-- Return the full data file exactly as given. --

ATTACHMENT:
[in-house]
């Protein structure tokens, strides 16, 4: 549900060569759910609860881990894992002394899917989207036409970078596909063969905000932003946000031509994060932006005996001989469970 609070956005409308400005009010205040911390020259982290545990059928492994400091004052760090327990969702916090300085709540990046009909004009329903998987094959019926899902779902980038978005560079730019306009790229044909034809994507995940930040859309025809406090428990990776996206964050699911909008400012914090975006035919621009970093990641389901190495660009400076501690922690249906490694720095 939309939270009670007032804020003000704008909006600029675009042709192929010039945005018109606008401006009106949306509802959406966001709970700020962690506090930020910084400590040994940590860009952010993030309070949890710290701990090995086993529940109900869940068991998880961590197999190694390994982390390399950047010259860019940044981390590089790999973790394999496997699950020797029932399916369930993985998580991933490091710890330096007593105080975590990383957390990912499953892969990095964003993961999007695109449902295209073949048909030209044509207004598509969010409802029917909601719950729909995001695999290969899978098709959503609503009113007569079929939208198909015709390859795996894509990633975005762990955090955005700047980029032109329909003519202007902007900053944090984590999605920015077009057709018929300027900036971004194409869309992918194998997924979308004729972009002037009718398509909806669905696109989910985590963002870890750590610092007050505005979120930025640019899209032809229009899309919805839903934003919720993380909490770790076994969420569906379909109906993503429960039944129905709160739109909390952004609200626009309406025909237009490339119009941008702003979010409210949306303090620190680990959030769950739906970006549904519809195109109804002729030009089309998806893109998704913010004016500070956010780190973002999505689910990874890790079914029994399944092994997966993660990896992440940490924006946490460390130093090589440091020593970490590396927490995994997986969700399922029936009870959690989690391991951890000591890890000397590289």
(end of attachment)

[in-house]
């Protein structure tokens, strides 16, 4: 549900060569759910609860881990894992002394899917989207036409970078596909063969905000932003946000031509994060932006005996001989469970 609070956005409308400005009010205040911390020259982290545990059928492994400091004052760090327990969702916090300085709540990046009909004009329903998987094959019926899902779902980038978005560079730019306009790229044909034809994507995940930040859309025809406090428990990776996206964050699911909008400012914090975006035919621009970093990641389901190495660009400076501690922690249906490694720095 939309939270009670007032804020003000704008909006600029675009042709192929010039945005018109606008401006009106949306509802959406966001709970700020962690506090930020910084400590040994940590860009952010993030309070949890710290701990090995086993529940109900869940068991998880961590197999190694390994982390390399950047010259860019940044981390590089790999973790394999496997699950020797029932399916369930993985998580991933490091710890330096007593105080975590990383957390990912499953892969990095964003993961999007695109449902295209073949048909030209044509207004598509969010409802029917909601719950729909995001695999290969899978098709959503609503009113007569079929939208198909015709390859795996894509990633975005762990955090955005700047980029032109329909003519202007902007900053944090984590999605920015077009057709018929300027900036971004194409869309992918194998997924979308004729972009002037009718398509909806669905696109989910985590963002870890750590610092007050505005979120930025640019899209032809229009899309919805839903934003919720993380909490770790076994969420569906379909109906993503429960039944129905709160739109909390952004609200626009309406025909237009490339119009941008702003979010409210949306303090620190680990959030769950739906970006549904519809195109109804002729030009089309998806893109998704913010004016500070956010780190973002999505689910990874890790079914029994399944092994997966993660990896992440940490924006946490460390130093090589440091020593970490590396927490995994997986969700399922029936009870959690989690391991951890000591890890000397590289």